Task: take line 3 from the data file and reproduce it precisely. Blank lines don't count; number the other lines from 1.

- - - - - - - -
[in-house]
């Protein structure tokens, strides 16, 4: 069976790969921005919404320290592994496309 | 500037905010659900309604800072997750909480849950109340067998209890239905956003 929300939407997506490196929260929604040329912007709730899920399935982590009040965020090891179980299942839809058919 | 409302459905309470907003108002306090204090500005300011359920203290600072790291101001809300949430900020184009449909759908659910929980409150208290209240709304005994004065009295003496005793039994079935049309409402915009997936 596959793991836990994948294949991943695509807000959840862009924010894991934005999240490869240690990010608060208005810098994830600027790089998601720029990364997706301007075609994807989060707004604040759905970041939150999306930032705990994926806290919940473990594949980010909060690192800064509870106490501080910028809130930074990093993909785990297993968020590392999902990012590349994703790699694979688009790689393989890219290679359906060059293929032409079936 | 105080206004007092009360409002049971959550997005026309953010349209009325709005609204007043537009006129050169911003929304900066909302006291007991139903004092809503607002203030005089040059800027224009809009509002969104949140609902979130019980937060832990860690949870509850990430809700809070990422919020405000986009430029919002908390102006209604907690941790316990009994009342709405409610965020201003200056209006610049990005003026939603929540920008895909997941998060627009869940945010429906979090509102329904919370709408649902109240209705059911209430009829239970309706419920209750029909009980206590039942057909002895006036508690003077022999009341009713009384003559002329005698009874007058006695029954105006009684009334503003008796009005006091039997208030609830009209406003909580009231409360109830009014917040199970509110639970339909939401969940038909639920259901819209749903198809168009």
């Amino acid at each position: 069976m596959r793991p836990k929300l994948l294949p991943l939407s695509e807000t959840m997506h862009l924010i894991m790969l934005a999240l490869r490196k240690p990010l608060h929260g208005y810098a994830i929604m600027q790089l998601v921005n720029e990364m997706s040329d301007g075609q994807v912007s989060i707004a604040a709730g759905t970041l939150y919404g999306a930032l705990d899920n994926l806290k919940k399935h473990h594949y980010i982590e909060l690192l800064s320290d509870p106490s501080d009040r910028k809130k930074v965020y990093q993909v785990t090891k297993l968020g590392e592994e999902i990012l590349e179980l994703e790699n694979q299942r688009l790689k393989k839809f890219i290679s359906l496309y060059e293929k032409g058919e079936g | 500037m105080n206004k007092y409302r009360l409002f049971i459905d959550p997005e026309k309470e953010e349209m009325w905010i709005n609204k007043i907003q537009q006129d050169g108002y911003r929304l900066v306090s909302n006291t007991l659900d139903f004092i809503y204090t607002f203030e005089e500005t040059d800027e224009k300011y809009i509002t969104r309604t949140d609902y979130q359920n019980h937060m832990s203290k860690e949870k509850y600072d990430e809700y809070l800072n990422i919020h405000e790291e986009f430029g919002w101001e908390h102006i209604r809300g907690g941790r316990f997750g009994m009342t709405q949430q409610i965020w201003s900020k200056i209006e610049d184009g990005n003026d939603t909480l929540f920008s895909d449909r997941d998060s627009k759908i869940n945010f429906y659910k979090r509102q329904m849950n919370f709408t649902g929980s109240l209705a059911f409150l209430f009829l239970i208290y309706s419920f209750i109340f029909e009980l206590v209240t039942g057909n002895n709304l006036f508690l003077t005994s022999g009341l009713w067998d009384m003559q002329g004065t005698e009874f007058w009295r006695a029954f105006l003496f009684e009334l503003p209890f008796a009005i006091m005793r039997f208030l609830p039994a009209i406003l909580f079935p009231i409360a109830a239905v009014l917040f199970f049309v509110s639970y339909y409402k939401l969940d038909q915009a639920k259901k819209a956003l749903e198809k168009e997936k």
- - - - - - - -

């Amino acid at each position: 069976m596959r793991p836990k929300l994948l294949p991943l939407s695509e807000t959840m997506h862009l924010i894991m790969l934005a999240l490869r490196k240690p990010l608060h929260g208005y810098a994830i929604m600027q790089l998601v921005n720029e990364m997706s040329d301007g075609q994807v912007s989060i707004a604040a709730g759905t970041l939150y919404g999306a930032l705990d899920n994926l806290k919940k399935h473990h594949y980010i982590e909060l690192l800064s320290d509870p106490s501080d009040r910028k809130k930074v965020y990093q993909v785990t090891k297993l968020g590392e592994e999902i990012l590349e179980l994703e790699n694979q299942r688009l790689k393989k839809f890219i290679s359906l496309y060059e293929k032409g058919e079936g | 500037m105080n206004k007092y409302r009360l409002f049971i459905d959550p997005e026309k309470e953010e349209m009325w905010i709005n609204k007043i907003q537009q006129d050169g108002y911003r929304l900066v306090s909302n006291t007991l659900d139903f004092i809503y204090t607002f203030e005089e500005t040059d800027e224009k300011y809009i509002t969104r309604t949140d609902y979130q359920n019980h937060m832990s203290k860690e949870k509850y600072d990430e809700y809070l800072n990422i919020h405000e790291e986009f430029g919002w101001e908390h102006i209604r809300g907690g941790r316990f997750g009994m009342t709405q949430q409610i965020w201003s900020k200056i209006e610049d184009g990005n003026d939603t909480l929540f920008s895909d449909r997941d998060s627009k759908i869940n945010f429906y659910k979090r509102q329904m849950n919370f709408t649902g929980s109240l209705a059911f409150l209430f009829l239970i208290y309706s419920f209750i109340f029909e009980l206590v209240t039942g057909n002895n709304l006036f508690l003077t005994s022999g009341l009713w067998d009384m003559q002329g004065t005698e009874f007058w009295r006695a029954f105006l003496f009684e009334l503003p209890f008796a009005i006091m005793r039997f208030l609830p039994a009209i406003l909580f079935p009231i409360a109830a239905v009014l917040f199970f049309v509110s639970y339909y409402k939401l969940d038909q915009a639920k259901k819209a956003l749903e198809k168009e997936k």